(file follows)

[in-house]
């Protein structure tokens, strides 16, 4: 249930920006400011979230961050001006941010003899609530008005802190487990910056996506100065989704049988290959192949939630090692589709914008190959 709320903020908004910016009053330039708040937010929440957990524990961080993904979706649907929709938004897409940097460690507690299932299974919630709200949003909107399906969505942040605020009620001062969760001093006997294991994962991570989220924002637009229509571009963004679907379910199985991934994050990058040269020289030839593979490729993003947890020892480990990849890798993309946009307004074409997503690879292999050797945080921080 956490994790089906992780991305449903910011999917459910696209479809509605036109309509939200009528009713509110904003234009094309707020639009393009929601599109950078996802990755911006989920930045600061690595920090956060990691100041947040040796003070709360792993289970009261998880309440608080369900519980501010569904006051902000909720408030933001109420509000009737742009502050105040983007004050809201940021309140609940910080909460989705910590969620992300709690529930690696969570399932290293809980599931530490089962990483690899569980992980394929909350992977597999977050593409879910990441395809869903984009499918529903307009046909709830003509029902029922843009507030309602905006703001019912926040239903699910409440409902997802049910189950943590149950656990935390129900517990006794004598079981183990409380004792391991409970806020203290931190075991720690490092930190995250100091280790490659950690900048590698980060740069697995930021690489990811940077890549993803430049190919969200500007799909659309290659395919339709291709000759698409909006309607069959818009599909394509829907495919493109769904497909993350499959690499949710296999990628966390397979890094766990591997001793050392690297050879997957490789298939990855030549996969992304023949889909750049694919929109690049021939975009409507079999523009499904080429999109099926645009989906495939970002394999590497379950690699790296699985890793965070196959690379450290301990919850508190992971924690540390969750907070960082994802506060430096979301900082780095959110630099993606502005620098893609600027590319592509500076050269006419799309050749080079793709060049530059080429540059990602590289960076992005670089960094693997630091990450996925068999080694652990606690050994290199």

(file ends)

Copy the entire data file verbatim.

[in-house]
């Protein structure tokens, strides 16, 4: 249930920006400011979230961050001006941010003899609530008005802190487990910056996506100065989704049988290959192949939630090692589709914008190959 709320903020908004910016009053330039708040937010929440957990524990961080993904979706649907929709938004897409940097460690507690299932299974919630709200949003909107399906969505942040605020009620001062969760001093006997294991994962991570989220924002637009229509571009963004679907379910199985991934994050990058040269020289030839593979490729993003947890020892480990990849890798993309946009307004074409997503690879292999050797945080921080 956490994790089906992780991305449903910011999917459910696209479809509605036109309509939200009528009713509110904003234009094309707020639009393009929601599109950078996802990755911006989920930045600061690595920090956060990691100041947040040796003070709360792993289970009261998880309440608080369900519980501010569904006051902000909720408030933001109420509000009737742009502050105040983007004050809201940021309140609940910080909460989705910590969620992300709690529930690696969570399932290293809980599931530490089962990483690899569980992980394929909350992977597999977050593409879910990441395809869903984009499918529903307009046909709830003509029902029922843009507030309602905006703001019912926040239903699910409440409902997802049910189950943590149950656990935390129900517990006794004598079981183990409380004792391991409970806020203290931190075991720690490092930190995250100091280790490659950690900048590698980060740069697995930021690489990811940077890549993803430049190919969200500007799909659309290659395919339709291709000759698409909006309607069959818009599909394509829907495919493109769904497909993350499959690499949710296999990628966390397979890094766990591997001793050392690297050879997957490789298939990855030549996969992304023949889909750049694919929109690049021939975009409507079999523009499904080429999109099926645009989906495939970002394999590497379950690699790296699985890793965070196959690379450290301990919850508190992971924690540390969750907070960082994802506060430096979301900082780095959110630099993606502005620098893609600027590319592509500076050269006419799309050749080079793709060049530059080429540059990602590289960076992005670089960094693997630091990450996925068999080694652990606690050994290199």